Buying Here: Observatory Hill

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The charms of Victorian architecture are timeless: intricate woodwork, built-in cabinets, pocket doors and ornate hardware and other embellishments. Unfortunately, what they did not have in Queen Victoria's time are modern touches like powder rooms, granite counter tops and deep closets.

Contractor John O'Leary understood this 15 years ago when he and his wife, Margie, bought a large 1904 Foursquare in Observatory Hill, a North Side neighborhood known for its historic homes, Riverview Park and the Allegheny Observatory.

"These older houses have great character but are not real functional. We've made those updates to this house," Mr. O'Leary said.

With their son heading to college in the fall, the couple is looking to downsize and have put the four-bedroom, 2 1/2-bath house at 126 Dunlap St. (MLS No. 1010309)on the market for $140,000. Kaedi Knepshield of RE/MAX Select Realty (724-933-6300 ext. 521 or will hold an open house at 1-4 p.m. June 22.

The 12-by-10-foot entry hall features oak and pine staircase and paneling that Mrs. O'Leary has refinished beautifully.

"Margie did all that herself," her husband said. "I wanted no part of it. She spent a long time on it but it turned out really nice."

Turn left through one of two sets of pocket doors to get to the 14-by-12-foot living room with gas-burning fireplace. Light falling through a large southern-facing window in the living room also floods the 17-by- 12-foot dining room, which has a decorative fireplace and three more tall windows. Mr. O'Leary believes the tawny oak flooring in the dining room and hallway is also beneath the living room's neutral beige carpeting, but he has never checked.

"The owner have done some really smart, beautiful upgrades that capture the original feel of the home," said Ms. Knepshield, noting that it's unusual to find a first-floor bathroom and a real master bath in a 100-year-old house at this price point.

Mr. O'Leary worked out a way to put in a powder room on the first floor without ruining the flow or losing the home's period character.

The kitchen, however, was a lost cause.

"Painted the most bizarre colors, purple and blue. We just tore the whole thing out," said Mr. O'Leary with a laugh.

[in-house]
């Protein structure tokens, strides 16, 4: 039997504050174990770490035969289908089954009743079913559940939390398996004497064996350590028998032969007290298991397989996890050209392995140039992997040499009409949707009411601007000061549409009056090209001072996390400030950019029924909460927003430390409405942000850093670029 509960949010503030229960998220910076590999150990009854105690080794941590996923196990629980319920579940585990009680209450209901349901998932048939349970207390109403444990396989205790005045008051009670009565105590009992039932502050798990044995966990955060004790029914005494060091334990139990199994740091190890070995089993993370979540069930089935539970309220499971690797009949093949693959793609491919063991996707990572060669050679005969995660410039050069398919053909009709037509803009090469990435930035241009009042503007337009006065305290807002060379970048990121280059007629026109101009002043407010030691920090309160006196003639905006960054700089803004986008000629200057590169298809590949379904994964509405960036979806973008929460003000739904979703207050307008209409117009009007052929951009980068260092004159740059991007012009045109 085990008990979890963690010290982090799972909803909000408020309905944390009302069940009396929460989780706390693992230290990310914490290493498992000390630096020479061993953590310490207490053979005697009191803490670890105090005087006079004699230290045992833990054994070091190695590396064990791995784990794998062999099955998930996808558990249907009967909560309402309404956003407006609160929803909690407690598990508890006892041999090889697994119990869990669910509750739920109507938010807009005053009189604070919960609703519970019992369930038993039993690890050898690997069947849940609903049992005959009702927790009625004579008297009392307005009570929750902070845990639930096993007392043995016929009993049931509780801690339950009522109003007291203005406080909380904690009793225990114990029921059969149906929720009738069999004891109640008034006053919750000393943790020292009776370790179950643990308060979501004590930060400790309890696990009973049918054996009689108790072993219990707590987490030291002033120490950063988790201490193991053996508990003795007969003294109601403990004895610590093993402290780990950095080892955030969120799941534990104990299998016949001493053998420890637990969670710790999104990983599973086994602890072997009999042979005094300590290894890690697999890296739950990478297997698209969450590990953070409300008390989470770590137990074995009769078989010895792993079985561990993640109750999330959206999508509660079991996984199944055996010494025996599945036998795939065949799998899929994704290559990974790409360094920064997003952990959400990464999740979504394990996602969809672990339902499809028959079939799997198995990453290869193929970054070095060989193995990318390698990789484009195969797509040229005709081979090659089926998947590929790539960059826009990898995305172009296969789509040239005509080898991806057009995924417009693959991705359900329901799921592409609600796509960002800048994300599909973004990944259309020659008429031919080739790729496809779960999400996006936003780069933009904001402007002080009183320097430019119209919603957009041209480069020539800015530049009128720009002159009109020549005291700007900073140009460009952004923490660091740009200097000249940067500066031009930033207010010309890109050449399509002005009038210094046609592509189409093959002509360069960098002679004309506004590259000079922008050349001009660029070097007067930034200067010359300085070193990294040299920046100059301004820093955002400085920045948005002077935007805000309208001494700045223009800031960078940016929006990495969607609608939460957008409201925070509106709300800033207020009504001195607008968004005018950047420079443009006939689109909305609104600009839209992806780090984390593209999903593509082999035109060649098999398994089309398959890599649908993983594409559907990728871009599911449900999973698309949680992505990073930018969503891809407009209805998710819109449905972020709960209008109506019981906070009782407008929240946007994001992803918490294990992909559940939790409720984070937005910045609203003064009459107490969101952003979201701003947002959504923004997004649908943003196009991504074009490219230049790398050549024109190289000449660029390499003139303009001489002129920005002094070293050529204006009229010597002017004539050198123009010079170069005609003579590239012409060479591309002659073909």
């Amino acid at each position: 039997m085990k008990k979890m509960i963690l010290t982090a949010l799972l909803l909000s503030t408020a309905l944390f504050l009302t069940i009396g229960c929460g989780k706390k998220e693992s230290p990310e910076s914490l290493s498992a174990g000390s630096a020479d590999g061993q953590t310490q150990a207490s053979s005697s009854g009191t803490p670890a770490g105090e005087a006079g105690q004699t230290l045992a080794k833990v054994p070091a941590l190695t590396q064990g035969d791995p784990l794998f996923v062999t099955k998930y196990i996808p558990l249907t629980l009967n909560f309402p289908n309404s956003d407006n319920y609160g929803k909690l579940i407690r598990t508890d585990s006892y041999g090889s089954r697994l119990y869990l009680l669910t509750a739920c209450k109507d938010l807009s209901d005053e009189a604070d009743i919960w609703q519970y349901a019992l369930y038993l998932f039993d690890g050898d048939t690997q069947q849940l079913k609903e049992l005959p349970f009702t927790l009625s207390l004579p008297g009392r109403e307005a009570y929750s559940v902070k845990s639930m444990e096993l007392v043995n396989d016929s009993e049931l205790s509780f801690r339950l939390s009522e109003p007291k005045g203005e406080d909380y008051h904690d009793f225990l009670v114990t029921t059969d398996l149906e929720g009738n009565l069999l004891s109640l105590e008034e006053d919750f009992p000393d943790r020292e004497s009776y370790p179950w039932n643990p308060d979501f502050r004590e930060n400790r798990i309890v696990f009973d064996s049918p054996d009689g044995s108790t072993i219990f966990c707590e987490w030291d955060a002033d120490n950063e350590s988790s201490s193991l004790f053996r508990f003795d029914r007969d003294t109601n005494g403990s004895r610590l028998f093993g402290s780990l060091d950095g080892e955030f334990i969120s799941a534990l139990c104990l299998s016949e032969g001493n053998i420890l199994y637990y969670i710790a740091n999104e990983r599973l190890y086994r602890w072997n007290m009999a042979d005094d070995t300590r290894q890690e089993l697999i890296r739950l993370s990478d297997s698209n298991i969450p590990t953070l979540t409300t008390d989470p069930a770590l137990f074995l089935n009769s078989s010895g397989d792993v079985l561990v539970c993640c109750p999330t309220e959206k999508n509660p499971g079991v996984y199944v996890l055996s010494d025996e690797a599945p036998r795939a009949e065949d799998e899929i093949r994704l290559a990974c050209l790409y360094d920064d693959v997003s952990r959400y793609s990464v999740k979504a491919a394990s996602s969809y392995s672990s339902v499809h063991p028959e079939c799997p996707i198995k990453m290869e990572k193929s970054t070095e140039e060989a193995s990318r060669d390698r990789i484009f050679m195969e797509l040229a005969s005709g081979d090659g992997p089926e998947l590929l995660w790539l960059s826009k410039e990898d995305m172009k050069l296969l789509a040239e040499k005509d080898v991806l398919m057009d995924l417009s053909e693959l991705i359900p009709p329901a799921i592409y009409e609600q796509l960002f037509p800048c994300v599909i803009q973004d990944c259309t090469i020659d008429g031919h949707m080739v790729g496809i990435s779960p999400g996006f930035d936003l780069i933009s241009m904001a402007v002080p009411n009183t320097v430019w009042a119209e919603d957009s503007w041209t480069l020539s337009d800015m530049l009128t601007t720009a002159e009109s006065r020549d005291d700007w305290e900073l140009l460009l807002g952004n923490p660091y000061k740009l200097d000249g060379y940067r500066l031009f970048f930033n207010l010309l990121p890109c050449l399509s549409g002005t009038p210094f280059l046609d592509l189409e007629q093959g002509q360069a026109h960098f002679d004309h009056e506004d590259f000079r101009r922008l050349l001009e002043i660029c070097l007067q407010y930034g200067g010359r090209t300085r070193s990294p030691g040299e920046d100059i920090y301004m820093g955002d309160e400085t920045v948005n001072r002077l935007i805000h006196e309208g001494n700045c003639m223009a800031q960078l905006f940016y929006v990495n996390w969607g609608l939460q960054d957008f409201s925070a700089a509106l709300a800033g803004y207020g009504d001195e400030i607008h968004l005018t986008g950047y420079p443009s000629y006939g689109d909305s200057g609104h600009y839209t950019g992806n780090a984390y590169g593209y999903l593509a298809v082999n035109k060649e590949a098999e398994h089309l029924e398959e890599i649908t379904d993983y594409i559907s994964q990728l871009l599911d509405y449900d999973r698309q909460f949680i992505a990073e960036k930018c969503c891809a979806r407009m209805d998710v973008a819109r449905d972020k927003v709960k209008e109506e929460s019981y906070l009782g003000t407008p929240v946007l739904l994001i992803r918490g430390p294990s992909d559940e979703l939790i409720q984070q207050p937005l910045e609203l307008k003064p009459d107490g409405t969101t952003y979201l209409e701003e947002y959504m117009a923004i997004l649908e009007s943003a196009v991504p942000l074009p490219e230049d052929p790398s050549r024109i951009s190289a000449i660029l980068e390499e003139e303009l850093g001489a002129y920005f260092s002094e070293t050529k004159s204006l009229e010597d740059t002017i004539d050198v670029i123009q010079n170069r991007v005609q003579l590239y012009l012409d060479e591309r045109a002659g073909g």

The result is a combination of old and new, vintage and modern.

Granite counter tops, white subway tile with a glass tile band and wood cabinets that reach up to the ceiling work together with the black appliances that include a newer General Electric Elite side-by-side refrigerator, Maytag dishwasher and Kenmore gas stove.

Across from the refrigerator is a large built-in pantry that offers storage space. The raw wood of the doors gives away another of "Margie's projects."

"The kitchen had a ceramic tile floor that was white but my wife didn't like it so I put a parquet laminate over the top," he said.

Many homes of this age come with small closets otherwise known as "chimney closets" that are the depth of a chimneybreast and far from practical. Mr. O'Leary installed two large closets in the 14-by-11-foot master bedroom suite and updated the bathroom to include a jetted tub and ceramic tile on both the shower surround and the floor.

The newer shower door is frameless glass with a twist. "One part is stationary, the other swings back when you get in," said Mr. O'Leary.

It was one of his many online shopping finds. The second bathroom also benefited from an update in the last couple of years with a new tub/shower combination with sliding galls door and updated plumbing. The second bedroom (12 by 11 feet) is used as a home office with a large desktop.

There are two large bedrooms on the third floor (14 by 13 feet and 16 by 14 feet), Sloping ceilings reflect the drop of the slate roof and dormer windows. One of the rooms is used as a media/family room and the other is their son's hide-away.

"What always made me laugh about this house is on the second floor you have those chimney closets but on the third floor you have big closets," said Mr. O'Leary.

Two years ago, he consulted an interior decorator on exterior paint choices that would show off the home's gingerbread details and complement the rich orange of the exterior brick.

The property has a county assessed value of $95,700 ( Over the last three years, eight houses have sold on Dunlap Street for prices ranging from $13,100 in September 2013 to $97,900 in March 2011. One sold twice (

The property is a short walk from shopping and a 10-minute drive to Downtown. Residents can catch the fireworks displays at PNC Park and Heinz Field as well as Fourth of July celebrations from the comfort of the third-floor media room.

The unfinished basement covers the complete footprint of the house and contains a washer and dryer. There are two storage rooms underneath the front porch. The house has forced air heating and air conditioning and the electrical wiring was updated just prior to the O'Learys moving in.

Most of the light fixtures in the house are original. The gas furnace is newer, bought just last winter. "In the dead of winter, I might add," Mr. O'Leary said.

"We think that's one of the hidden secrets of Pittsburgh - Riverview Park," said Mr. O'Leary. "But we're only moving five minutes away."

Lizabeth Gray:

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